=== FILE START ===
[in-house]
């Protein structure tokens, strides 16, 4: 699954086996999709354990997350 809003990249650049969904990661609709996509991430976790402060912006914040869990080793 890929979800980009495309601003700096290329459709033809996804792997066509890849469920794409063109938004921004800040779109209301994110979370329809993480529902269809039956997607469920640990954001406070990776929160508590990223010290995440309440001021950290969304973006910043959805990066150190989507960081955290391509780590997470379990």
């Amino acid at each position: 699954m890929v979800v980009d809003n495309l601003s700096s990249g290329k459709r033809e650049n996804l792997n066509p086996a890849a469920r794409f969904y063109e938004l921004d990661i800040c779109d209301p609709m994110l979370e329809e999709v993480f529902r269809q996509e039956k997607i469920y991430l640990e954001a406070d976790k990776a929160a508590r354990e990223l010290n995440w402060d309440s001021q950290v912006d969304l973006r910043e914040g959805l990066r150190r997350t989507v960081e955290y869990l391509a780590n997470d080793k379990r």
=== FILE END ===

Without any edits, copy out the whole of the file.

[in-house]
């Protein structure tokens, strides 16, 4: 699954086996999709354990997350 809003990249650049969904990661609709996509991430976790402060912006914040869990080793 890929979800980009495309601003700096290329459709033809996804792997066509890849469920794409063109938004921004800040779109209301994110979370329809993480529902269809039956997607469920640990954001406070990776929160508590990223010290995440309440001021950290969304973006910043959805990066150190989507960081955290391509780590997470379990």
């Amino acid at each position: 699954m890929v979800v980009d809003n495309l601003s700096s990249g290329k459709r033809e650049n996804l792997n066509p086996a890849a469920r794409f969904y063109e938004l921004d990661i800040c779109d209301p609709m994110l979370e329809e999709v993480f529902r269809q996509e039956k997607i469920y991430l640990e954001a406070d976790k990776a929160a508590r354990e990223l010290n995440w402060d309440s001021q950290v912006d969304l973006r910043e914040g959805l990066r150190r997350t989507v960081e955290y869990l391509a780590n997470d080793k379990r």